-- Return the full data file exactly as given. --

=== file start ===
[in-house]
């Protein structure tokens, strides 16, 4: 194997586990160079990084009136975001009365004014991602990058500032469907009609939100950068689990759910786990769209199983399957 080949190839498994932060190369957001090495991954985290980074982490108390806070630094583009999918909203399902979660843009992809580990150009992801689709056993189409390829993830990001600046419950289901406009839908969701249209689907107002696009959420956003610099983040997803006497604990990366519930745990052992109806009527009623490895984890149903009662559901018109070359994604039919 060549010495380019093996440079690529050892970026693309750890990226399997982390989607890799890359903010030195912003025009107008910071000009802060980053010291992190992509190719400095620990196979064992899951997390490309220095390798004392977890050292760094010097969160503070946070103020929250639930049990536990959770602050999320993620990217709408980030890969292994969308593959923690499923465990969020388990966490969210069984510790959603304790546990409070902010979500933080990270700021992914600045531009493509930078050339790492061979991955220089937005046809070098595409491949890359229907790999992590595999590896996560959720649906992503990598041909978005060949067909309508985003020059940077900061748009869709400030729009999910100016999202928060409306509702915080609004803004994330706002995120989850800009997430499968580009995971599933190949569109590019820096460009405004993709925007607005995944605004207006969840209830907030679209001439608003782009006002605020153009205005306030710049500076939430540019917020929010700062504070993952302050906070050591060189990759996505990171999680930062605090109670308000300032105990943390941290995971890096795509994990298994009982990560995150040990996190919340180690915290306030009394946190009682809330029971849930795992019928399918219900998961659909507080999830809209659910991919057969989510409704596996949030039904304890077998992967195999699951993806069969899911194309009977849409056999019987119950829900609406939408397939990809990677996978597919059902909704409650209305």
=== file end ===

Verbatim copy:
[in-house]
């Protein structure tokens, strides 16, 4: 194997586990160079990084009136975001009365004014991602990058500032469907009609939100950068689990759910786990769209199983399957 080949190839498994932060190369957001090495991954985290980074982490108390806070630094583009999918909203399902979660843009992809580990150009992801689709056993189409390829993830990001600046419950289901406009839908969701249209689907107002696009959420956003610099983040997803006497604990990366519930745990052992109806009527009623490895984890149903009662559901018109070359994604039919 060549010495380019093996440079690529050892970026693309750890990226399997982390989607890799890359903010030195912003025009107008910071000009802060980053010291992190992509190719400095620990196979064992899951997390490309220095390798004392977890050292760094010097969160503070946070103020929250639930049990536990959770602050999320993620990217709408980030890969292994969308593959923690499923465990969020388990966490969210069984510790959603304790546990409070902010979500933080990270700021992914600045531009493509930078050339790492061979991955220089937005046809070098595409491949890359229907790999992590595999590896996560959720649906992503990598041909978005060949067909309508985003020059940077900061748009869709400030729009999910100016999202928060409306509702915080609004803004994330706002995120989850800009997430499968580009995971599933190949569109590019820096460009405004993709925007607005995944605004207006969840209830907030679209001439608003782009006002605020153009205005306030710049500076939430540019917020929010700062504070993952302050906070050591060189990759996505990171999680930062605090109670308000300032105990943390941290995971890096795509994990298994009982990560995150040990996190919340180690915290306030009394946190009682809330029971849930795992019928399918219900998961659909507080999830809209659910991919057969989510409704596996949030039904304890077998992967195999699951993806069969899911194309009977849409056999019987119950829900609406939408397939990809990677996978597919059902909704409650209305």